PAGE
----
A good instructor can even save you money in this regard by helping you measure your horse properly. Minis are some of the hardest horses to measure because not only do inches matter, but 1/4" as well! :BigGrin I almost have a collection of browbands from mismeasuring horses' heads! :OKinteresting And even if you want to send back parts that don't fit, an instructor can save you shipping.

There are people around who are not formal trainers, but just like to help people and their horses. You don't have to get a full-fledged Trainer to train you (although then you hopefully know what you are getting). Checking around with your local driving club can get you all sorts of contacts including mentors. The point is that getting experienced help in ANY form is THE best method of training for you and your horse. (Written for the masses as well as the OP.)

Myrna

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#10 lucky seven

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Posted 07 January 2011 - 07:23 PM

[quote name='MiLo Minis' timestamp='1294410574' post='1339153']
How much background do you have with handling horses? Would you consider training your own horse to drive if it was a full size horse? So many people think because they are Minis they are small and easy to handle. Yes, they are easier to deal with than a full size horse just because of lower height, weight and strength but, believe me, Minis can be very powerful and are definitely much stronger than we humans are. If you knew basically nothing about teaching math, would anyone hire you to teach their children math? To be fair to not just yourself but your horse as well you really do need to learn how to drive before ever contemplating teaching your horse yourself. There are so many things that can go wrong even if you read all the books in the world! You will be unsure and nervous which will not help your horse out at all. Horses being herd animals pick up on our feelings and emotions really well and you will make him unsure and nervous. When something goes wrong (notice I said WHEN and not IF) you won't know how to react instinctively to put it right as quickly as possible so that hopefully nothing comes of it. Until you can confidantly handle a driving horse I would NOT even think to attempt to train him yourself. Edited by Mod for advertising training services.[/quote]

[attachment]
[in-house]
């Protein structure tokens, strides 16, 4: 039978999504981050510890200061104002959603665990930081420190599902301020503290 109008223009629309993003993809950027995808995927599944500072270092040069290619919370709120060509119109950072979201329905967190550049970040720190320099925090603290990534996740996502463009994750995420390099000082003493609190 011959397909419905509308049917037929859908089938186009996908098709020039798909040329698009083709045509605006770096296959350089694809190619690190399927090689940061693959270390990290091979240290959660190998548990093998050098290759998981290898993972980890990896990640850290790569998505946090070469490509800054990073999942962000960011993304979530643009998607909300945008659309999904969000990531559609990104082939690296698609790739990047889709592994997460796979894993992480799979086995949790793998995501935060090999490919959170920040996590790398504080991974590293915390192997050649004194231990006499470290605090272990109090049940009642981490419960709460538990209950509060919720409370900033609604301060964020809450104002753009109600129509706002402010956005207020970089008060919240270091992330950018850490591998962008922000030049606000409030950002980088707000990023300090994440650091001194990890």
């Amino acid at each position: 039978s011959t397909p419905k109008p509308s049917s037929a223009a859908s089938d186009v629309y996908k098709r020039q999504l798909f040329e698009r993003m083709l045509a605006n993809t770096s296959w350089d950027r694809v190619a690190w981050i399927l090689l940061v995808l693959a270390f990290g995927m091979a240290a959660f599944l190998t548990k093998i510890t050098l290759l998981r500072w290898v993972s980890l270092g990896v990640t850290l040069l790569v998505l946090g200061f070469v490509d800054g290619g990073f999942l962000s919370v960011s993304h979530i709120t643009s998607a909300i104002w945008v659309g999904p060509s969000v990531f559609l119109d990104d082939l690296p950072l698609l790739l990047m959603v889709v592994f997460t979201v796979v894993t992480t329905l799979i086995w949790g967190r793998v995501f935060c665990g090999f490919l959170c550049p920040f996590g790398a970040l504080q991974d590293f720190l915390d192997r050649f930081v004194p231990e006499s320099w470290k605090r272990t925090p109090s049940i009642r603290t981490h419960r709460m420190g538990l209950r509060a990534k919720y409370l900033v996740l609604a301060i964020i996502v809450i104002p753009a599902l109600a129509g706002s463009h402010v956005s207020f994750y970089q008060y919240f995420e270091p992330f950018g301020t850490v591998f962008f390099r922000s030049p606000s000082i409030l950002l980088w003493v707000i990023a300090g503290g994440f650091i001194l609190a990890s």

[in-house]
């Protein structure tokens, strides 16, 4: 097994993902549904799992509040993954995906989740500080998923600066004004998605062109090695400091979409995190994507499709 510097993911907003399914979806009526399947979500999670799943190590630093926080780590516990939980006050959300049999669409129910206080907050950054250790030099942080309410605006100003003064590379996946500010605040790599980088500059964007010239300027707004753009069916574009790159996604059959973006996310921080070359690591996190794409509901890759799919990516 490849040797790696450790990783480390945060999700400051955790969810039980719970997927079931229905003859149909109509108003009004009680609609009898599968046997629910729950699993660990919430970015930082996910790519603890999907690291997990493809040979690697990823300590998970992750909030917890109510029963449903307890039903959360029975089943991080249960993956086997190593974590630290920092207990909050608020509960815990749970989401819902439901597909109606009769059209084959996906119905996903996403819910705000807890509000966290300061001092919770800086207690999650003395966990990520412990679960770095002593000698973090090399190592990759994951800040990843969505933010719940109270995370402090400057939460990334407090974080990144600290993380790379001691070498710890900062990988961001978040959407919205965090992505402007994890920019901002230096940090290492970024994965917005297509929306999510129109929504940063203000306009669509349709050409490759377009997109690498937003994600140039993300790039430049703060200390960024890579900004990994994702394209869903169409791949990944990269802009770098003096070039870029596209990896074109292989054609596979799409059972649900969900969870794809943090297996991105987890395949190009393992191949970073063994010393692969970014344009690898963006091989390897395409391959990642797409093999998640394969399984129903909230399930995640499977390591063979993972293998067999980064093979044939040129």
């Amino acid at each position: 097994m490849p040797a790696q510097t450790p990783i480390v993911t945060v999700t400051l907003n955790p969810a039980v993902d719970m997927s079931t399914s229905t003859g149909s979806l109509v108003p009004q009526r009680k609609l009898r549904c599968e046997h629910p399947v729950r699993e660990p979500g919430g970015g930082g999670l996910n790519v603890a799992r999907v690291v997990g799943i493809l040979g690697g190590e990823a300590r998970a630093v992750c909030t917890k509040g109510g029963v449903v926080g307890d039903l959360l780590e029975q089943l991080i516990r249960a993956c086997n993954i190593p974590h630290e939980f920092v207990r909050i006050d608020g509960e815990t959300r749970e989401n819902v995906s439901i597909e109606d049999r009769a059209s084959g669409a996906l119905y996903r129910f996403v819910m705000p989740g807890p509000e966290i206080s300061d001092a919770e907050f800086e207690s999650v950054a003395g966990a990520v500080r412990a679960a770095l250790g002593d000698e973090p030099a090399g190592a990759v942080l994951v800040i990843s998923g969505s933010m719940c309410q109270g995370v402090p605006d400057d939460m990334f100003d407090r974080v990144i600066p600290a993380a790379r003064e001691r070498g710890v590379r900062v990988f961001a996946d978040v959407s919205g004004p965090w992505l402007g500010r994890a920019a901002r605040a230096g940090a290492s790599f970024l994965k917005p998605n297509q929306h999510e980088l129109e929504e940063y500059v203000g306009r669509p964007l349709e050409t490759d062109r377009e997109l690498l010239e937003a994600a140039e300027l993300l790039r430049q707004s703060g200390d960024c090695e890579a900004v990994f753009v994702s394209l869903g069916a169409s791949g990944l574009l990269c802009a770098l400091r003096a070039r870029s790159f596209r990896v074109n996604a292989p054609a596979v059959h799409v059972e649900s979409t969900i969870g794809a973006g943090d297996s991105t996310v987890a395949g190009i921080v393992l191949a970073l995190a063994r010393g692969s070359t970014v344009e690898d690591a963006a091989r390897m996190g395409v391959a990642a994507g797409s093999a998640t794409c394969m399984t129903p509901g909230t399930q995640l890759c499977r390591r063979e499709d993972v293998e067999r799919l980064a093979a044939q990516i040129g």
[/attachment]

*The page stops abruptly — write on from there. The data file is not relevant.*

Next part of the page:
I have zero experience, I have never driven in my life and think minis are just as strong as large horses. My boy can break a board fence just as easily as my big horse. He is just such a good boy that I keep looking forward to doing fun things with him. He isn't registered but is just as special to me as the most expensive mini on the market.